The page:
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Leases

Date recorded:

The IASB held its first substantive discussion on the joint project on leasing. The FASB staff joined the meeting by video link for this session.

Identification of assets and liabilities arising in a simple lease

The staff presented a paper identifying the rights and obligations arising on the lessor's and lessee's side in a simple non-cancellable lease arrangement (the example). The current and proposed working definitions of assets and liabilities in the Conceptual Framework project were applied to the identified rights and obligations.

The Board unanimously agreed that the following rights and obligations in the example meet both the current and proposed definitions of assets and liabilities:

Lessee:

  • Right to use the machinery during the lease term
  • Obligation to make specified payments over the lease term

Lessor:

  • Right to receive payments during the lease term
  • Right to the economic benefits deliverable from the use of the machinery in the period after the lease term (residual rights)

The Board unanimously agreed that the following rights and obligations in the example do not meet the both the current and proposed definitions of assets and liabilities:

Lessee:

  • Obligation to return the machinery at the end of the lease term

Lessor:

  • Right to return of machinery at the end of the lease
  • Obligation to permit the use of the machinery during the lease term

Even though the Board unanimously agreed to the outcome of the staff analysis some Board members pointed out that the example used ignored many of the complexities of real life leasing transactions. In particular the following comments were made:

  • There should be a distinction between the right to use the machinery and the right to use the economic benefits (of the machinery).
  • The economic benefits derived by the lessor may be different to those derived by the lessee and this might have implications when calculating fair values.
  • Attention should be paid to the question when these rights and liabilities arise. Particularly the Board questioned the statement in the paper that 'under a non-cancellable lease the right to use the machinery and the obligation to pay for its use is unconditional once the machinery has been delivered to the lessee'.
  • The obligation to return itself is not a liability but if the machinery has to be returned in a certain condition liabilities may arise.

The staff observed that all these issues will be taken into consideration at a later stage.

Analyses of accounting models for a simple lease

The Board discussed four accounting models:

The right of use model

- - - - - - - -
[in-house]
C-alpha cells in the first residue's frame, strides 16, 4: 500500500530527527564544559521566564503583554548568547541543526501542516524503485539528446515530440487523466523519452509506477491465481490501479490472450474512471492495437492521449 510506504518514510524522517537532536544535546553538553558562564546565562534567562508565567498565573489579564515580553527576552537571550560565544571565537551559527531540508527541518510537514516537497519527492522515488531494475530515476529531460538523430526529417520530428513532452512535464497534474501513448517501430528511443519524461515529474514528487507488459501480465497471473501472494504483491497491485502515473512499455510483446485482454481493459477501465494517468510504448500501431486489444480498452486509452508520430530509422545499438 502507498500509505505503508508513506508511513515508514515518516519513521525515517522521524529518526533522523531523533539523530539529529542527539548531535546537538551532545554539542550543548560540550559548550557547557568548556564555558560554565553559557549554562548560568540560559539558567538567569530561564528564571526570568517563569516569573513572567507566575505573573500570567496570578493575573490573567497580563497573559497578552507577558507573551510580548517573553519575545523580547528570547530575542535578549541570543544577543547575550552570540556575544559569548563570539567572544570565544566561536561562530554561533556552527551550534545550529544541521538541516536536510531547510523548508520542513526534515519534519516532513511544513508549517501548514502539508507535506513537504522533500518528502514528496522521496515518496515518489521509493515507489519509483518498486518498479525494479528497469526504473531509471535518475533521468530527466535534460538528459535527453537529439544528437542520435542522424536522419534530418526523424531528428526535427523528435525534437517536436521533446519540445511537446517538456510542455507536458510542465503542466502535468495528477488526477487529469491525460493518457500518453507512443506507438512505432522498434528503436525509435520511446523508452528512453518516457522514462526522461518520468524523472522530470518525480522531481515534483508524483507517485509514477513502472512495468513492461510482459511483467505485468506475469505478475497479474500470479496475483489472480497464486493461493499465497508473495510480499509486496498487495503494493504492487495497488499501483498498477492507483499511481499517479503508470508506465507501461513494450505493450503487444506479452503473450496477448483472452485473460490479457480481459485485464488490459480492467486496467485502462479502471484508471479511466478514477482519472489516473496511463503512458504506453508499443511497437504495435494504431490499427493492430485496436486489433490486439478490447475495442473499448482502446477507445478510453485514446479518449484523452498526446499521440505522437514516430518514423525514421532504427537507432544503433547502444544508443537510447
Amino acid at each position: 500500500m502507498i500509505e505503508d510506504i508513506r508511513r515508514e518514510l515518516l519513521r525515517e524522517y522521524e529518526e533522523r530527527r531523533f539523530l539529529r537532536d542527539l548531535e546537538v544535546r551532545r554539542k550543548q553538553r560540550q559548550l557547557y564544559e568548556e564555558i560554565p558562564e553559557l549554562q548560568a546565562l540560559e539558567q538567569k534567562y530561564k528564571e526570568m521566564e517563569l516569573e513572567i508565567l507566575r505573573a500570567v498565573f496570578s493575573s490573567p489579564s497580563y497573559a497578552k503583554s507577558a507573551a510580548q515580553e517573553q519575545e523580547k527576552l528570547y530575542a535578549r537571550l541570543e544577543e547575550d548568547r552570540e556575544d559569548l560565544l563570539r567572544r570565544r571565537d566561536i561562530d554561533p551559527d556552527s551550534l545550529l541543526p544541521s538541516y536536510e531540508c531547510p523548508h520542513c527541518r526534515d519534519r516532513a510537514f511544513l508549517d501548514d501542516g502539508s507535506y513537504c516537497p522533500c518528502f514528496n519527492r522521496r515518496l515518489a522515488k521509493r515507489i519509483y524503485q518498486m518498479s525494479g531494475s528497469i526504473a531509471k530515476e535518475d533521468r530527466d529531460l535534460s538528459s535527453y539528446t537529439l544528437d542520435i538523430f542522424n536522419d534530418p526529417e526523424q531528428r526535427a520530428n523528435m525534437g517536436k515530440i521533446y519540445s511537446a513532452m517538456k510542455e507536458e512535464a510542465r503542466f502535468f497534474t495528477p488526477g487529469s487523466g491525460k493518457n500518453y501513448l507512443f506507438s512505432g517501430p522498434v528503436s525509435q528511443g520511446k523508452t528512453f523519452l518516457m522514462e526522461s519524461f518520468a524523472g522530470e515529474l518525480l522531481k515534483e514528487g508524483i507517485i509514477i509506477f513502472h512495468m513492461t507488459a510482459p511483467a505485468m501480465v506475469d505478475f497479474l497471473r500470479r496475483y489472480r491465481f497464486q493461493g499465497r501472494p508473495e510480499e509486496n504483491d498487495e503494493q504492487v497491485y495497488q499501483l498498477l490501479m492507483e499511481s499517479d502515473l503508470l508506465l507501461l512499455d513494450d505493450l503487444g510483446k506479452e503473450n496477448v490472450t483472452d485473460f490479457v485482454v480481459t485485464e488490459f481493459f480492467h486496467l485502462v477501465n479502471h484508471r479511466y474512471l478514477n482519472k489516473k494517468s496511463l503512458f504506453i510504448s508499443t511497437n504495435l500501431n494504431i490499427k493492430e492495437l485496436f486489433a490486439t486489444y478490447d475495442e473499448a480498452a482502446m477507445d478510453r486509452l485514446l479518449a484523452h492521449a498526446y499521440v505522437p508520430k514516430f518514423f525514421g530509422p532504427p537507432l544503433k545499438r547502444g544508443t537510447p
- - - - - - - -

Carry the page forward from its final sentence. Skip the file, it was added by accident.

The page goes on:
This model is based upon the premise that once the physical item has been delivered, the lessee has an unconditional right to use that machinery during the lease term.

The lessee recognises as an asset its right to use the machinery during the lease term and a liability for the rentals payable under the lease. The lessee only recognises as an asset its right to use the machinery for the lease term. It does not recognise any rights in respect of the physical item beyond the lease term. Consequently, the lessee does not recognise a liability under the simple lease example in respect of its obligation to return the physical item as this obligation does not give rise to an outflow of economic benefits from the lessee.

The lessor recognises two assets: its right to receive rental payments (a contractual right under the lease); and its interest in the machinery (the residual property rights).

The whole asset model

The whole asset model is based on the premise that during the lease term, the leased item is under the control of the lessee. Accordingly, this model recognises the leased item in full as an asset of the lessee, i.e. both the right to the economic benefits during the lease term and the possession of the asset at the end of the lease term. In effect, the full economic value of the machinery is recognised. To correspond to these assets, the lessee recognises two liabilities; a liability for the payments to be made over the lease term and a liability representing the lessee's obligation to return the asset at the end of the lease term. Where the lease is for substantially all of the leased item's expected useful life, the obligation to return the item at the end of the term is comparatively insignificant. For a short-term lease the obligation to return will be more substantial.

The lessor recognises as an asset its right to receive payments under the lease and an asset representing its right to have the machinery returned at the end of the lease term. The lessor does not recognise its contractual obligation to permit the use of the machinery during the lease term. Instead, the lessor derecognises the machinery.

The executory contract model

Under this model, all leases are treated as executory contracts. It is based upon the premise that the lessee's right to use the machinery is conditional upon making payments under the lease ('day-to-day lease'). Similarly, the lessee's obligation to make payments is assumed to be conditional upon the lessor granting the lessee quiet enjoyment of the machinery throughout the lease term. The model is therefore very similar to the operating lease model used in current accounting standards.

The model adopted in current IFRSs

In contrast to the other three models the current accounting treatment of leases is based on a hybrid model classifying leases as either finance leases or operating leases.

The Board saw no merits in further developing the whole asset model and the executory contract model and decided to focus on the right of use model.

Related Topics

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